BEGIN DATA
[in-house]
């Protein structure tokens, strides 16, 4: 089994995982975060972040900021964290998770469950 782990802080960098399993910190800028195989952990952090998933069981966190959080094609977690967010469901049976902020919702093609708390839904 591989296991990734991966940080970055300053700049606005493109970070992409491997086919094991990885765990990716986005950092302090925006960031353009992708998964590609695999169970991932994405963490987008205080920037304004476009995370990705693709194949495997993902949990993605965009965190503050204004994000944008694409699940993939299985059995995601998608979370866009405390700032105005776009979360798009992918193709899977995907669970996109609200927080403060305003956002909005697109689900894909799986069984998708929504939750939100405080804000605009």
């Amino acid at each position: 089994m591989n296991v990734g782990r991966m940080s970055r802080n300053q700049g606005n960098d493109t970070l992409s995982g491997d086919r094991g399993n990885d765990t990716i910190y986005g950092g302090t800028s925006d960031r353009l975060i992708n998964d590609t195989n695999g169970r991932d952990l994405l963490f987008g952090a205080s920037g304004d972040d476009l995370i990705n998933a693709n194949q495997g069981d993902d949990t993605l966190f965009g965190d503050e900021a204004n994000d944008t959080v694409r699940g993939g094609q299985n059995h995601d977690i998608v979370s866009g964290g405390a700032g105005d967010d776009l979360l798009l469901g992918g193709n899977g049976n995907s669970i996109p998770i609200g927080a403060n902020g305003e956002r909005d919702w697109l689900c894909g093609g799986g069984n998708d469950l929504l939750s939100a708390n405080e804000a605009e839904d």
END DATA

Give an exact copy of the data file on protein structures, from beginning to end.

[in-house]
């Protein structure tokens, strides 16, 4: 089994995982975060972040900021964290998770469950 782990802080960098399993910190800028195989952990952090998933069981966190959080094609977690967010469901049976902020919702093609708390839904 591989296991990734991966940080970055300053700049606005493109970070992409491997086919094991990885765990990716986005950092302090925006960031353009992708998964590609695999169970991932994405963490987008205080920037304004476009995370990705693709194949495997993902949990993605965009965190503050204004994000944008694409699940993939299985059995995601998608979370866009405390700032105005776009979360798009992918193709899977995907669970996109609200927080403060305003956002909005697109689900894909799986069984998708929504939750939100405080804000605009």
């Amino acid at each position: 089994m591989n296991v990734g782990r991966m940080s970055r802080n300053q700049g606005n960098d493109t970070l992409s995982g491997d086919r094991g399993n990885d765990t990716i910190y986005g950092g302090t800028s925006d960031r353009l975060i992708n998964d590609t195989n695999g169970r991932d952990l994405l963490f987008g952090a205080s920037g304004d972040d476009l995370i990705n998933a693709n194949q495997g069981d993902d949990t993605l966190f965009g965190d503050e900021a204004n994000d944008t959080v694409r699940g993939g094609q299985n059995h995601d977690i998608v979370s866009g964290g405390a700032g105005d967010d776009l979360l798009l469901g992918g193709n899977g049976n995907s669970i996109p998770i609200g927080a403060n902020g305003e956002r909005d919702w697109l689900c894909g093609g799986g069984n998708d469950l929504l939750s939100a708390n405080e804000a605009e839904d």